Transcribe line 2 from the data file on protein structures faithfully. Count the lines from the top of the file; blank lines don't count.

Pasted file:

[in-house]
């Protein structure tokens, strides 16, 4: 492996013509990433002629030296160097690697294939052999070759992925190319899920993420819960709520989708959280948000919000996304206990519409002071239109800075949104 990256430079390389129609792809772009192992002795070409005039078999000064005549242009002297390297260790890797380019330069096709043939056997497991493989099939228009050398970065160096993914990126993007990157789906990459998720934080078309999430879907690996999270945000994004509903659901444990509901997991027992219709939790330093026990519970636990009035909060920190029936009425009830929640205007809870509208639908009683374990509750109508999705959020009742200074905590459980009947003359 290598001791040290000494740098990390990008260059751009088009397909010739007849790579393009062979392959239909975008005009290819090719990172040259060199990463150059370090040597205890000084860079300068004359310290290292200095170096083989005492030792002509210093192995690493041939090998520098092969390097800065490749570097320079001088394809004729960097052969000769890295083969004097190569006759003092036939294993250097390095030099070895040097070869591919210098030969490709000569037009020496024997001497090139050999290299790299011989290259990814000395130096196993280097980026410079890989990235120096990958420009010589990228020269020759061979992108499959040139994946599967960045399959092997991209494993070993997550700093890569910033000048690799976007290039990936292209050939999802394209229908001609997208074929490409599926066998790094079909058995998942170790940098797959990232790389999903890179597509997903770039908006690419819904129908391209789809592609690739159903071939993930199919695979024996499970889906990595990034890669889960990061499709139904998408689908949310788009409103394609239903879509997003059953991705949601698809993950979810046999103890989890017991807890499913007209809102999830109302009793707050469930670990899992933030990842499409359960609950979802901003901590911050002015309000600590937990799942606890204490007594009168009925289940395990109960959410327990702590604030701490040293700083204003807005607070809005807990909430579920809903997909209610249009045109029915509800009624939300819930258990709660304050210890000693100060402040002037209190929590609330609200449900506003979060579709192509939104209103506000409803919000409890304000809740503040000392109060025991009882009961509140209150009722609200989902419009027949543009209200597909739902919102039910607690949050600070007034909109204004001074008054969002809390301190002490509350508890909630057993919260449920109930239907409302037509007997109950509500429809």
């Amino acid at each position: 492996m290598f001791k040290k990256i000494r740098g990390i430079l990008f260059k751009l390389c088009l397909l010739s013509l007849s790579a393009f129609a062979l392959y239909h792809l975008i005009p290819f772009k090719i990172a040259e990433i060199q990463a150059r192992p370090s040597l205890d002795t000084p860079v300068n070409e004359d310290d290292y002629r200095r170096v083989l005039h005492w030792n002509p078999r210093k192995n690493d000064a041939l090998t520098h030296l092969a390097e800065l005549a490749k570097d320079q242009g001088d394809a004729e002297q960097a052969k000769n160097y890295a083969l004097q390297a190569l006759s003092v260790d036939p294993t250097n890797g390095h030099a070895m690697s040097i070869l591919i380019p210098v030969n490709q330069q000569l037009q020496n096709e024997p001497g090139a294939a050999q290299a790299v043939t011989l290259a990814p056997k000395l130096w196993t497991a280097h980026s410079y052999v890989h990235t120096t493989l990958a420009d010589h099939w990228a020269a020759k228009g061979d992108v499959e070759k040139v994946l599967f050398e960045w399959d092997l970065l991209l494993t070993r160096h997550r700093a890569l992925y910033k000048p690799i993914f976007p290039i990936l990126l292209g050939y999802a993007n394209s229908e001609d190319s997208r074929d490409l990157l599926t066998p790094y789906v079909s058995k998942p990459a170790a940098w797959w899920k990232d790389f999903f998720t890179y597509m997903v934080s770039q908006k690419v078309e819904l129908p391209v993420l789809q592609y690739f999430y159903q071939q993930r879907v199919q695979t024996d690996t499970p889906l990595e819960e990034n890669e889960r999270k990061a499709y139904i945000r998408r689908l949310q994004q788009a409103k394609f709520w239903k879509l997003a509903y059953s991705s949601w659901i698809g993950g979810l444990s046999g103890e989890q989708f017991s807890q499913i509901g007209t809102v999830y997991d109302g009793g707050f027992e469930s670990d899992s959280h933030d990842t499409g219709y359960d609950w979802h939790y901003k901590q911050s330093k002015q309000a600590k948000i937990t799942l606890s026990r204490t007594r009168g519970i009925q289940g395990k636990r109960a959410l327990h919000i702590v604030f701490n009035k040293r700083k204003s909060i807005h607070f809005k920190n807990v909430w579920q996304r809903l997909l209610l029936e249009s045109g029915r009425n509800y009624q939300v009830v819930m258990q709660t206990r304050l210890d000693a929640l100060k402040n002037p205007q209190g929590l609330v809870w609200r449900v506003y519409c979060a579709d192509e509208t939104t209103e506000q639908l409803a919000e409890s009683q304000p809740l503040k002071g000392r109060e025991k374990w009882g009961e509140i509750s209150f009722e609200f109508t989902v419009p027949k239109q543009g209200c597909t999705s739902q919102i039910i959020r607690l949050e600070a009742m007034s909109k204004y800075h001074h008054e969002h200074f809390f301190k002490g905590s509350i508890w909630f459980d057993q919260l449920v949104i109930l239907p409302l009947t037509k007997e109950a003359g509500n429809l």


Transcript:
């Protein structure tokens, strides 16, 4: 492996013509990433002629030296160097690697294939052999070759992925190319899920993420819960709520989708959280948000919000996304206990519409002071239109800075949104 990256430079390389129609792809772009192992002795070409005039078999000064005549242009002297390297260790890797380019330069096709043939056997497991493989099939228009050398970065160096993914990126993007990157789906990459998720934080078309999430879907690996999270945000994004509903659901444990509901997991027992219709939790330093026990519970636990009035909060920190029936009425009830929640205007809870509208639908009683374990509750109508999705959020009742200074905590459980009947003359 290598001791040290000494740098990390990008260059751009088009397909010739007849790579393009062979392959239909975008005009290819090719990172040259060199990463150059370090040597205890000084860079300068004359310290290292200095170096083989005492030792002509210093192995690493041939090998520098092969390097800065490749570097320079001088394809004729960097052969000769890295083969004097190569006759003092036939294993250097390095030099070895040097070869591919210098030969490709000569037009020496024997001497090139050999290299790299011989290259990814000395130096196993280097980026410079890989990235120096990958420009010589990228020269020759061979992108499959040139994946599967960045399959092997991209494993070993997550700093890569910033000048690799976007290039990936292209050939999802394209229908001609997208074929490409599926066998790094079909058995998942170790940098797959990232790389999903890179597509997903770039908006690419819904129908391209789809592609690739159903071939993930199919695979024996499970889906990595990034890669889960990061499709139904998408689908949310788009409103394609239903879509997003059953991705949601698809993950979810046999103890989890017991807890499913007209809102999830109302009793707050469930670990899992933030990842499409359960609950979802901003901590911050002015309000600590937990799942606890204490007594009168009925289940395990109960959410327990702590604030701490040293700083204003807005607070809005807990909430579920809903997909209610249009045109029915509800009624939300819930258990709660304050210890000693100060402040002037209190929590609330609200449900506003979060579709192509939104209103506000409803919000409890304000809740503040000392109060025991009882009961509140209150009722609200989902419009027949543009209200597909739902919102039910607690949050600070007034909109204004001074008054969002809390301190002490509350508890909630057993919260449920109930239907409302037509007997109950509500429809």